Director Brian Blanks is taking theatergoers on a journey this fall. The station is Burlington County Footlighters and the vehicle is Violet; a deceptively complex musical that explores one person’s voyage of self-discovery. I bought my ticket and embarked on the show’s opening night, September 16th.
Footlighters opted to kick-off their 79th season with this lesser known piece by Jeanine Tesori and Brian Crawley. When I arrived a woman in the audience asked me if I’d ever heard of Violet. In fact, even the director told me that among his theatre friends familiarity with it is “about 50/50.” When I heard the tale centered on a young North Carolina woman’s bus trip across America, I figured, “Here we go: yet, another story about a small town girl heading off to Hollywood.” This piece ended up as different from that premise as one could imagine.
Violet (played by Roxanne Paul) suffered a disfiguring accident as a child when her father (played by Chuck Klotz) inadvertently hit her in the face with an axe blade. In 1964, several years following his death, she embarked on a bus trip from her North Carolina home to Tulsa, Oklahoma. She sought a televangelist (Michael Gearty) there she believed could heal her. To quote Ralph Waldo Emerson: “Life’s a journey, not a destination.” During the sojourn, Violet encountered a host of interesting characters that transformed the trip from an external one into an internal voyage of discovery. During the journey she experienced a series of flashbacks that facilitated the later. All this occurred to the accompaniment of a live band (directed by Cameron Stringham) playing sensational sixties sounding music.
None of the players used microphones. They didn’t need to. Violet featured performers with very strong voices. I encountered Footlighters veteran Dan Brothers in the audience before the musical began. Mr. Brothers can project his voice better than anyone I’ve ever heard. His presence in the building may have inspired the newcomers to this theatre group. When Michael Gearty testified in the role of the evangelist I’m sure people way up in the Heavens could hear him. Soulful Tee (in the role of choir singer Lula Buffington) belted a note that made both my eardrums rattle. As a longtime Motown and Stax fan, I welcomed the volume.
Roxanne Paul delivered a stellar performance as Violet. Her music featured a range of styles, from soulful tracks to upbeat numbers to ballads. Some began a capella. I liked the soft way she vocalized the mellow, “Lay Down Your Head.” While sitting in a bed near the back of the stage, she crooned in a voice soft enough to convey feeling, but loud enough for the audience to hear.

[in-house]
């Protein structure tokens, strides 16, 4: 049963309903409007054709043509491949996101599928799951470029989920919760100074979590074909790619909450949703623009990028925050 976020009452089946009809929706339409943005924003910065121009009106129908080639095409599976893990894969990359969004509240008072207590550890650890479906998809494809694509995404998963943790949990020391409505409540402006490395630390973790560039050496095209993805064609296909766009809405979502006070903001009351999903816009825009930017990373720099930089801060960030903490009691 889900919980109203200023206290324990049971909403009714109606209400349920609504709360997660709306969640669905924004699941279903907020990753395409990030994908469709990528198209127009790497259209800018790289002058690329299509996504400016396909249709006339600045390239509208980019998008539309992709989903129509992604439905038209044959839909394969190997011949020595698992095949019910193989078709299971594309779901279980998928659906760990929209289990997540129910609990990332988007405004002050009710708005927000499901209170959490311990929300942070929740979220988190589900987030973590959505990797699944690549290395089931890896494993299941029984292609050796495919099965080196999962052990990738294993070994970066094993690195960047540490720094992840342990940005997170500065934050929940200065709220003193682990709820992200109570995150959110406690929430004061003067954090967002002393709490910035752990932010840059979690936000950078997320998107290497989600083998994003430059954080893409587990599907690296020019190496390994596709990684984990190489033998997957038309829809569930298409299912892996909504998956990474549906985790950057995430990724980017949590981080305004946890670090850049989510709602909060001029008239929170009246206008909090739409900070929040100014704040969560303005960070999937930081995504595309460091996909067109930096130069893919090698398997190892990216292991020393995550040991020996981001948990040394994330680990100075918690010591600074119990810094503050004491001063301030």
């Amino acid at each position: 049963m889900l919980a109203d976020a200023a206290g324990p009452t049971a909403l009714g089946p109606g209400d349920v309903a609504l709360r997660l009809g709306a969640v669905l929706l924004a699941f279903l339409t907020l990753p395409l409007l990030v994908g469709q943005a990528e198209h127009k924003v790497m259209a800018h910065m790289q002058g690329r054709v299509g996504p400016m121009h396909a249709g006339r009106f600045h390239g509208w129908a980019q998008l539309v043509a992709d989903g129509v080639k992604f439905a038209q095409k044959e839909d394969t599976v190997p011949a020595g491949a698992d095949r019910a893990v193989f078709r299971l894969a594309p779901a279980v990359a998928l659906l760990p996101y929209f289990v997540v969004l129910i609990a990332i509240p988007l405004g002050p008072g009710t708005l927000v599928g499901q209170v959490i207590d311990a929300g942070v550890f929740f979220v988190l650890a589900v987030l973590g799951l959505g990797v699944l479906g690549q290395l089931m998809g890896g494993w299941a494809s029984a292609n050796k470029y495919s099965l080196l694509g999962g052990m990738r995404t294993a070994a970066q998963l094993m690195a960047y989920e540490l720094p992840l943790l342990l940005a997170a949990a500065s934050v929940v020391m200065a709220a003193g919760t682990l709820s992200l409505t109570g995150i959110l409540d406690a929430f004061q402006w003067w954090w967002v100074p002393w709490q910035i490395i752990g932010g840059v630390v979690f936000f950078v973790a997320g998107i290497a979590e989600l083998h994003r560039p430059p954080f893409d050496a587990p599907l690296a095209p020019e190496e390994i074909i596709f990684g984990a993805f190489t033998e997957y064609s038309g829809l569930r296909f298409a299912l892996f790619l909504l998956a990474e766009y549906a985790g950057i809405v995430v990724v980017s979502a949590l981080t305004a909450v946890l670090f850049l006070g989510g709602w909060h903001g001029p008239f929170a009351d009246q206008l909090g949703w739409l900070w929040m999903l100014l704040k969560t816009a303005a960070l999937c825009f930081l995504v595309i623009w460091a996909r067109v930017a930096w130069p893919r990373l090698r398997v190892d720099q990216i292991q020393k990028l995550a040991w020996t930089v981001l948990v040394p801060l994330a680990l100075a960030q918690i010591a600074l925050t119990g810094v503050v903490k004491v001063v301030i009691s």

Ms. Paul’s brilliant facial expressions and mannerisms conveyed the character’s vulnerabilities in ways that Brian Crawley’s lyrics couldn’t. Her proficiency added an element that made the serious aspects of the show more impactful.
Darryl S. Thompson Jr. turned in a moving performance as Flick. The lone African-American character in a story he played a crucial role. As the bus travelled through the Deep South before the advent of the Civil Rights Era he encountered prejudice. When a character addressed him with a racial epithet even the audience gasped. I found it interesting that they became just as affronted as the character.
Mr. Thompson also sang some challenging vocal numbers very well. He rightly drew cheers from the house during his rendition of “Let It Sing.” He delivered the number so well it made me wish the songwriter would have let his character sing more often.
Gabrielle Affleck deserves great credit for taking on multifarious, and rather diverse, roles. In this one show Ms. Affleck played an old woman, a choir singer and a prostitute. That’s range. I liked hearing her vocals on the bluesy track “Anyone Would Do.” It’s doubtful anyone would have done it as well as she did.
As mentioned, Violet featured a host of phenomenal voices. I’d compliment Nicholas Zoll, Alex Davis and Glenn Paul for their contributions to the performance, as well.
Throughout the show myriad references were made to Violet’s being “disfigured.” When the subject arose, Ms. Paul did a nice job exhibiting anxiety by wincing and nervously covering her cheek. Her face didn’t have any scars, however. Young Violet (Ms. Orlowski) didn’t either. I could overlook it in the latter case since that character didn’t have as much stage time. Ms. Paul’s Violet appeared on stage in almost every scene. Her “ugliness” served as a crucial part of the show.
Ms. Paul is a good-looking woman. As much as I tried I simply couldn’t visualize her as “deformed.” In retrospect I figured the playwright intended symbolism to show Violet as a beautiful person who needed to discover it for herself. I can accept the premise. It just took me a while to understand it. That’s a reflection on the playwright, not the cast or crew.
A true “team effort” made for the most memorable scene of this show. With apologies to Kenny Rogers, “Luck of the Draw” just may be the best song ever written about poker. This bouncy number featured Chuck Klotz (as Violet’s father), Emily Orlowski (as Young Violet), Ms. Paul, Mr. Thompson and Brandon Zebley (as Monty) working together. They did a nice job transitioning from Young Violet’s learning the game from her father to modern Violet applying those lessons. I liked hearing so many talented vocalists on the same track.
I enjoyed taking Violet’s journey. In the playbill Mr. Blanks commented on its timeless themes. Unfortunately for theatre fans, time’s ticking on the show’s run. Take a journey to Burlington County Footlighters no later than October 1st. Don’t miss the bus.